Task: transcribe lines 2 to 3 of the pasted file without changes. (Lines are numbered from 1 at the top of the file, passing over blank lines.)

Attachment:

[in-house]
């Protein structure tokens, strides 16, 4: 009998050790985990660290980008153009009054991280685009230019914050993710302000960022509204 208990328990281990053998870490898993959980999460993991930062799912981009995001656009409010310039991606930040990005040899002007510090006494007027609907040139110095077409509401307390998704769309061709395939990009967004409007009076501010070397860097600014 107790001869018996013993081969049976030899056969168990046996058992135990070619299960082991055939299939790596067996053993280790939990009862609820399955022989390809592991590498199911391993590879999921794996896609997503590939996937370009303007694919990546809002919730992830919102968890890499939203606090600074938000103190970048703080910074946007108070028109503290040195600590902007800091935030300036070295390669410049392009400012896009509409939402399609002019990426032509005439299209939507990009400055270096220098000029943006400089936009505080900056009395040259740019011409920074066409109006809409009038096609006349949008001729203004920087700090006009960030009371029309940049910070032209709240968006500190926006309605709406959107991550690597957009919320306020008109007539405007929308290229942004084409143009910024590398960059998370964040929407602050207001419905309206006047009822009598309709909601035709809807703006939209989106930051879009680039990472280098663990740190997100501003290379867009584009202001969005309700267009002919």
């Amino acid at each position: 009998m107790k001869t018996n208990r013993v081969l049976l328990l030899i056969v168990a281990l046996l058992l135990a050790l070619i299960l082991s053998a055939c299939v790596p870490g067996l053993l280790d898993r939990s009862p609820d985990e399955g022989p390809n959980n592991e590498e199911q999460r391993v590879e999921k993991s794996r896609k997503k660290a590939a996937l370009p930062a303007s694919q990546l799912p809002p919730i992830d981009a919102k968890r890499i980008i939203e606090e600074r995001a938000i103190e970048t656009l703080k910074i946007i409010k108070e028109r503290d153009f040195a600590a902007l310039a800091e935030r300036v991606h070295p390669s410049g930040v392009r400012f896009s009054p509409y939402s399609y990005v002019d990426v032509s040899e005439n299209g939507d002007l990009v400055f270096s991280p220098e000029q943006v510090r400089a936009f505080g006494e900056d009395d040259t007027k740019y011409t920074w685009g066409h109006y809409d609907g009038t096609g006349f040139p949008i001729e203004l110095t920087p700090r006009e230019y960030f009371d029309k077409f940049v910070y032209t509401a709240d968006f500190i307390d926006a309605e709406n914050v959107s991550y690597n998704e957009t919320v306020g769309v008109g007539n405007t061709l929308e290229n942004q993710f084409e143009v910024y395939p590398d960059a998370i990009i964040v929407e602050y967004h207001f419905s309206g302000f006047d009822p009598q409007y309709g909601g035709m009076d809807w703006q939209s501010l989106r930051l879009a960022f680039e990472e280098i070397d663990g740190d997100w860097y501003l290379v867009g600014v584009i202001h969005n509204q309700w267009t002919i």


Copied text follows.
């Protein structure tokens, strides 16, 4: 009998050790985990660290980008153009009054991280685009230019914050993710302000960022509204 208990328990281990053998870490898993959980999460993991930062799912981009995001656009409010310039991606930040990005040899002007510090006494007027609907040139110095077409509401307390998704769309061709395939990009967004409007009076501010070397860097600014 107790001869018996013993081969049976030899056969168990046996058992135990070619299960082991055939299939790596067996053993280790939990009862609820399955022989390809592991590498199911391993590879999921794996896609997503590939996937370009303007694919990546809002919730992830919102968890890499939203606090600074938000103190970048703080910074946007108070028109503290040195600590902007800091935030300036070295390669410049392009400012896009509409939402399609002019990426032509005439299209939507990009400055270096220098000029943006400089936009505080900056009395040259740019011409920074066409109006809409009038096609006349949008001729203004920087700090006009960030009371029309940049910070032209709240968006500190926006309605709406959107991550690597957009919320306020008109007539405007929308290229942004084409143009910024590398960059998370964040929407602050207001419905309206006047009822009598309709909601035709809807703006939209989106930051879009680039990472280098663990740190997100501003290379867009584009202001969005309700267009002919």
């Amino acid at each position: 009998m107790k001869t018996n208990r013993v081969l049976l328990l030899i056969v168990a281990l046996l058992l135990a050790l070619i299960l082991s053998a055939c299939v790596p870490g067996l053993l280790d898993r939990s009862p609820d985990e399955g022989p390809n959980n592991e590498e199911q999460r391993v590879e999921k993991s794996r896609k997503k660290a590939a996937l370009p930062a303007s694919q990546l799912p809002p919730i992830d981009a919102k968890r890499i980008i939203e606090e600074r995001a938000i103190e970048t656009l703080k910074i946007i409010k108070e028109r503290d153009f040195a600590a902007l310039a800091e935030r300036v991606h070295p390669s410049g930040v392009r400012f896009s009054p509409y939402s399609y990005v002019d990426v032509s040899e005439n299209g939507d002007l990009v400055f270096s991280p220098e000029q943006v510090r400089a936009f505080g006494e900056d009395d040259t007027k740019y011409t920074w685009g066409h109006y809409d609907g009038t096609g006349f040139p949008i001729e203004l110095t920087p700090r006009e230019y960030f009371d029309k077409f940049v910070y032209t509401a709240d968006f500190i307390d926006a309605e709406n914050v959107s991550y690597n998704e957009t919320v306020g769309v008109g007539n405007t061709l929308e290229n942004q993710f084409e143009v910024y395939p590398d960059a998370i990009i964040v929407e602050y967004h207001f419905s309206g302000f006047d009822p009598q409007y309709g909601g035709m009076d809807w703006q939209s501010l989106r930051l879009a960022f680039e990472e280098i070397d663990g740190d997100w860097y501003l290379v867009g600014v584009i202001h969005n509204q309700w267009t002919i």